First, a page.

Thanks Mike for the comments on my list.
The Golite Pinnacle is new to me this year. I took out the foam pad. I suppose I could cut out the pocket that housed it and the spandex pocket for a water bladder. And yes, the straps could be shortened. I'll work on it after I see if the pack is a keeper. But 8ozs?!
You are right about the umbrella. Although it is so nice to just quickly put up my walking stick and grab the umbrella for the showers that frequently happen in the afternoons.
"Sleeping clothes!" Just a set of long underwear. I suppose I could try with out them. I know there is almost always an "although" but I have run into snow storms in June, August and September.
The grill is for cooking on fires. I haven't tried a "cat stove" yet. Maybe this is the year.
I'll give serious thought to the other items you mentioned. Thanks again–from what I read on this site you're the expert on lists! And I really enjoy your illustrations.
JasonApr 23, 2010 at 2:38 pm #1601335
@chrisfolLocale: Denver, Coloado
– There are lighter trekking pole options.
– There are lighter stake options– save an ounce or so.
– Purchase some tyvek or polycro for the ground cloth and save 4oz.
– Nix Unbrella
– Windbreaker is also heavy. Golite whisp is around 3oz/save 5oz.
– I would try to find a lighter sleeping top.
– Gloves are heavy duty. Pick up a pair of cheap fleece ones from Goodwill. Save 2oz.
– Nix the wool socks.You will be fine with just two pairs.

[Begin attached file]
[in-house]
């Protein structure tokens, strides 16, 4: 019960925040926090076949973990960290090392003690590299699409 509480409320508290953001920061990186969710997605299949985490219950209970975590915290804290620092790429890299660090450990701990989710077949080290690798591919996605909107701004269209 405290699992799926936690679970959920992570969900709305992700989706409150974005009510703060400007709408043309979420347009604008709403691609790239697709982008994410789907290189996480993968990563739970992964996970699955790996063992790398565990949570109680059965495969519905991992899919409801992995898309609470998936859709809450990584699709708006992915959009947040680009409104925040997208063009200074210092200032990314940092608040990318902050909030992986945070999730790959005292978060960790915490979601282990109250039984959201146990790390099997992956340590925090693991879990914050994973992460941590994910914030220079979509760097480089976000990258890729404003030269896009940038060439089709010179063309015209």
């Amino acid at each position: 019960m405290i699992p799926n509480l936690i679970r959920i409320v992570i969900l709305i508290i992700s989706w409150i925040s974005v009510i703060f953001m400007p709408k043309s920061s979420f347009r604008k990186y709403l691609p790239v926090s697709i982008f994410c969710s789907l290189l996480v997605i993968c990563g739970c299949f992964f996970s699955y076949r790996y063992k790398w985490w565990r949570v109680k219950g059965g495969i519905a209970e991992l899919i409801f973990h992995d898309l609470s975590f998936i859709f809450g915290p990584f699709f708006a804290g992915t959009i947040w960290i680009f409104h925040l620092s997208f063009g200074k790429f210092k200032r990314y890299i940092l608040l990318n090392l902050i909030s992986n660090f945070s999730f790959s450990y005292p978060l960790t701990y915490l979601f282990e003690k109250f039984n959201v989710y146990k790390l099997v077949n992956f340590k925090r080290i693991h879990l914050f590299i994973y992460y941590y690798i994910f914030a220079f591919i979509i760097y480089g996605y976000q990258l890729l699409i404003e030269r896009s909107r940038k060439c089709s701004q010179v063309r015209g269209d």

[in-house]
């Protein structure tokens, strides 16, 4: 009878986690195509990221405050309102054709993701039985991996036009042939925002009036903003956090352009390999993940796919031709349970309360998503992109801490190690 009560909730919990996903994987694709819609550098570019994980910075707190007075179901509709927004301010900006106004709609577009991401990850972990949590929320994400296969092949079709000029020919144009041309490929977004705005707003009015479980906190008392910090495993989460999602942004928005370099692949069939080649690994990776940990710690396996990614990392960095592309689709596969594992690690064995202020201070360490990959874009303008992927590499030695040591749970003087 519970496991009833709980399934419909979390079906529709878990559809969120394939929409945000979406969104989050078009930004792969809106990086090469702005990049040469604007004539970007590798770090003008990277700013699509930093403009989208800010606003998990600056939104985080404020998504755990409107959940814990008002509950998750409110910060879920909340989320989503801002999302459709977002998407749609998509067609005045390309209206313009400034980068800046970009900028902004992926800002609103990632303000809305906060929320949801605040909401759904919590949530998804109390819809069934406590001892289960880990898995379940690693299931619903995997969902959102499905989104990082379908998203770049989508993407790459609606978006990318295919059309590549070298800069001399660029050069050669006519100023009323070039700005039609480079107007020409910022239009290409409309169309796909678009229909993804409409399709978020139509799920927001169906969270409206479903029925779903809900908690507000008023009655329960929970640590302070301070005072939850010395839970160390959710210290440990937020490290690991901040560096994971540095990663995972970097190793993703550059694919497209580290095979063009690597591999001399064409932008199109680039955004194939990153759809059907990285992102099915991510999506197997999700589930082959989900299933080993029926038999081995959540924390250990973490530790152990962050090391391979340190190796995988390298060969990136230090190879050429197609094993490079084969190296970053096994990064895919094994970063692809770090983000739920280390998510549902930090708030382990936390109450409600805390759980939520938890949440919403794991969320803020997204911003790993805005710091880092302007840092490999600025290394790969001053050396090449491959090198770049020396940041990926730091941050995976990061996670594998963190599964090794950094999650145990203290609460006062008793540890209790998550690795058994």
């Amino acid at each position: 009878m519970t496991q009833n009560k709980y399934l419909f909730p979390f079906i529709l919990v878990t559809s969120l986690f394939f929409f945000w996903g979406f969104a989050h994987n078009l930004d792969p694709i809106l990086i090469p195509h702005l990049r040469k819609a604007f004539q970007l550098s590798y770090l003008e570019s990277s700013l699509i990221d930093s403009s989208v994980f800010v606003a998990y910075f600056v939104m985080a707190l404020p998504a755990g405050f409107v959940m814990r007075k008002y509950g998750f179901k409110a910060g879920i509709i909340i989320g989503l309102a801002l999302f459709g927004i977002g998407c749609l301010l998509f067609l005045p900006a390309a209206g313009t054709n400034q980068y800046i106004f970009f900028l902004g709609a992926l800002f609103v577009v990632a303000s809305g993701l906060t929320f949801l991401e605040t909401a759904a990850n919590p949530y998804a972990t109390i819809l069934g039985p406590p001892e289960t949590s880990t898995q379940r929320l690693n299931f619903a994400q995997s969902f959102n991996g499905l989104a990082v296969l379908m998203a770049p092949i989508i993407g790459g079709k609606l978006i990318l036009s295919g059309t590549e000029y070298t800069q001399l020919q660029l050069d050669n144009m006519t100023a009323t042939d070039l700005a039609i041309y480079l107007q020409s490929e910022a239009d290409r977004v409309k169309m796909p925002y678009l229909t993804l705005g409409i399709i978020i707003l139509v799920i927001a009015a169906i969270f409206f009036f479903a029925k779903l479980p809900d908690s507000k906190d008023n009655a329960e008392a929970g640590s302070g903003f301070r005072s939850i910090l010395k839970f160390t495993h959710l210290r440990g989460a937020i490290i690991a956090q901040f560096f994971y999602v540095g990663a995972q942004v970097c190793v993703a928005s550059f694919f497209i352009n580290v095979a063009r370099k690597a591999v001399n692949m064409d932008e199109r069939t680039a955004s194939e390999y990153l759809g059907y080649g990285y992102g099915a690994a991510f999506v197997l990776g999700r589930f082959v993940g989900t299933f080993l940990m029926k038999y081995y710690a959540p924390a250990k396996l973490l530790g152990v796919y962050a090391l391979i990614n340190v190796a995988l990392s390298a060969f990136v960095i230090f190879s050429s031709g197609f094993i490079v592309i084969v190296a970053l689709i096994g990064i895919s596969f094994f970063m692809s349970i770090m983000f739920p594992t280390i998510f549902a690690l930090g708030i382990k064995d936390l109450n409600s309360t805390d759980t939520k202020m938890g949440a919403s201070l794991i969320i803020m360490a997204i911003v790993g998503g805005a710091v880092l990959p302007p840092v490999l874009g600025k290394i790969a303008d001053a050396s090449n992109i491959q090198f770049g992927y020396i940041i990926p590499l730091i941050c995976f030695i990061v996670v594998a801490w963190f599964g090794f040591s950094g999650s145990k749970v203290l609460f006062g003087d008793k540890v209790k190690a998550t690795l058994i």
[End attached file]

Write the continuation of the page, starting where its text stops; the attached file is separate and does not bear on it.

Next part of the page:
– Grill? Nix. Use a stove.
– Pot gripper– have you tried a bandana? Save 3oz
– Nix the mug– eat and drink out of your pot.
– Bear bag eqipment– what is in this? 3.5oz seems like a lot for a bag and some rope.
– FAK, you could probably knock an ounce or two out of this.
– TP, nix.
– Tiangia stove– heavy. Most alky stoves weigh under 1oz.Apr 23, 2010 at 7:27 pm #1601431
Thanks for taking a look at my list and giving me your thoughts on it. You have given me some good ideas. I keep looking for a lighter windbreaker but I really like having a full length zipper and a hood and the the Wisp doesn't. Why do you think I should give up a 3 oz grill for cooking on a fire over an alcohol stove? The fire not only cooks, but gives off warmth, dries clothes, lights the campsite and keeps you company.Apr 23, 2010 at 7:40 pm #1601433
@chrisfolLocale: Denver, Coloado
Windshirt with full zip and hood: Marmot Ion. No hood, but full-zip: Montane Featherlite and Lite-speed.
No grill– leave no trace. I mean really what are you backpacking in that needs to be cooked over a grill? I know that the majority of people just boil water for their meals. Even when I fly-fish, I cook my fish over a stove.